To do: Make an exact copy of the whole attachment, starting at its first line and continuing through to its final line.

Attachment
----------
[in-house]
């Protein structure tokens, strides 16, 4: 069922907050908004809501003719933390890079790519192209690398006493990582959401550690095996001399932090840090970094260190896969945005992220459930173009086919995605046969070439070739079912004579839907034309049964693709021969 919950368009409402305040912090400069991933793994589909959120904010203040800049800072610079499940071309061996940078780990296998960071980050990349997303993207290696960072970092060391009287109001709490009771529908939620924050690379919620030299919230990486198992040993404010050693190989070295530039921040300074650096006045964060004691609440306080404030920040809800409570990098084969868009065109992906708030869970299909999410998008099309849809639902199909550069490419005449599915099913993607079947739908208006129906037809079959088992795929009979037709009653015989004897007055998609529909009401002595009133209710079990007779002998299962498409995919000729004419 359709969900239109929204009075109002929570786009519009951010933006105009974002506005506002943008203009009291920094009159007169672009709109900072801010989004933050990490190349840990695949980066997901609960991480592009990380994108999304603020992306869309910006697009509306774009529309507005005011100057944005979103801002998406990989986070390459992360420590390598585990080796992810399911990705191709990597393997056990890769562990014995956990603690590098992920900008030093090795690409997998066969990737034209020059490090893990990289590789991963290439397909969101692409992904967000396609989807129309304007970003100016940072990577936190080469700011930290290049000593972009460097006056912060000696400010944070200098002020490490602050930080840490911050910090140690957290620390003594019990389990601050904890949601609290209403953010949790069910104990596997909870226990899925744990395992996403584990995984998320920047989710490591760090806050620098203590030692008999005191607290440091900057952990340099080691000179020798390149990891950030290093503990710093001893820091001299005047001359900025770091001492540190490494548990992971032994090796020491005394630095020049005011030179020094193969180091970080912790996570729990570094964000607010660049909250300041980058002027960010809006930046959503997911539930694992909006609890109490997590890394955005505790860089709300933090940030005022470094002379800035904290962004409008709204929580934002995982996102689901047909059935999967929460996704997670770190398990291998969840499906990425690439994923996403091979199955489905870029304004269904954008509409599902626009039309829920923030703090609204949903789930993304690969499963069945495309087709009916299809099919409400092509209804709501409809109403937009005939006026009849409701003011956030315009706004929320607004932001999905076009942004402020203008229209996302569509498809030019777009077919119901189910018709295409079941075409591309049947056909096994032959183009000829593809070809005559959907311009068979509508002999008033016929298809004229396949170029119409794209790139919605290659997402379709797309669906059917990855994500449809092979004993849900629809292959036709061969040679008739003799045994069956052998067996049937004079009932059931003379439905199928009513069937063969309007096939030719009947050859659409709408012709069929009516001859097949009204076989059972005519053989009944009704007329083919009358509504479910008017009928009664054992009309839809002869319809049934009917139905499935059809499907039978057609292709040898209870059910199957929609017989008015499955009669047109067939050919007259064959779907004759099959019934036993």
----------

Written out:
[in-house]
């Protein structure tokens, strides 16, 4: 069922907050908004809501003719933390890079790519192209690398006493990582959401550690095996001399932090840090970094260190896969945005992220459930173009086919995605046969070439070739079912004579839907034309049964693709021969 919950368009409402305040912090400069991933793994589909959120904010203040800049800072610079499940071309061996940078780990296998960071980050990349997303993207290696960072970092060391009287109001709490009771529908939620924050690379919620030299919230990486198992040993404010050693190989070295530039921040300074650096006045964060004691609440306080404030920040809800409570990098084969868009065109992906708030869970299909999410998008099309849809639902199909550069490419005449599915099913993607079947739908208006129906037809079959088992795929009979037709009653015989004897007055998609529909009401002595009133209710079990007779002998299962498409995919000729004419 359709969900239109929204009075109002929570786009519009951010933006105009974002506005506002943008203009009291920094009159007169672009709109900072801010989004933050990490190349840990695949980066997901609960991480592009990380994108999304603020992306869309910006697009509306774009529309507005005011100057944005979103801002998406990989986070390459992360420590390598585990080796992810399911990705191709990597393997056990890769562990014995956990603690590098992920900008030093090795690409997998066969990737034209020059490090893990990289590789991963290439397909969101692409992904967000396609989807129309304007970003100016940072990577936190080469700011930290290049000593972009460097006056912060000696400010944070200098002020490490602050930080840490911050910090140690957290620390003594019990389990601050904890949601609290209403953010949790069910104990596997909870226990899925744990395992996403584990995984998320920047989710490591760090806050620098203590030692008999005191607290440091900057952990340099080691000179020798390149990891950030290093503990710093001893820091001299005047001359900025770091001492540190490494548990992971032994090796020491005394630095020049005011030179020094193969180091970080912790996570729990570094964000607010660049909250300041980058002027960010809006930046959503997911539930694992909006609890109490997590890394955005505790860089709300933090940030005022470094002379800035904290962004409008709204929580934002995982996102689901047909059935999967929460996704997670770190398990291998969840499906990425690439994923996403091979199955489905870029304004269904954008509409599902626009039309829920923030703090609204949903789930993304690969499963069945495309087709009916299809099919409400092509209804709501409809109403937009005939006026009849409701003011956030315009706004929320607004932001999905076009942004402020203008229209996302569509498809030019777009077919119901189910018709295409079941075409591309049947056909096994032959183009000829593809070809005559959907311009068979509508002999008033016929298809004229396949170029119409794209790139919605290659997402379709797309669906059917990855994500449809092979004993849900629809292959036709061969040679008739003799045994069956052998067996049937004079009932059931003379439905199928009513069937063969309007096939030719009947050859659409709408012709069929009516001859097949009204076989059972005519053989009944009704007329083919009358509504479910008017009928009664054992009309839809002869319809049934009917139905499935059809499907039978057609292709040898209870059910199957929609017989008015499955009669047109067939050919007259064959779907004759099959019934036993």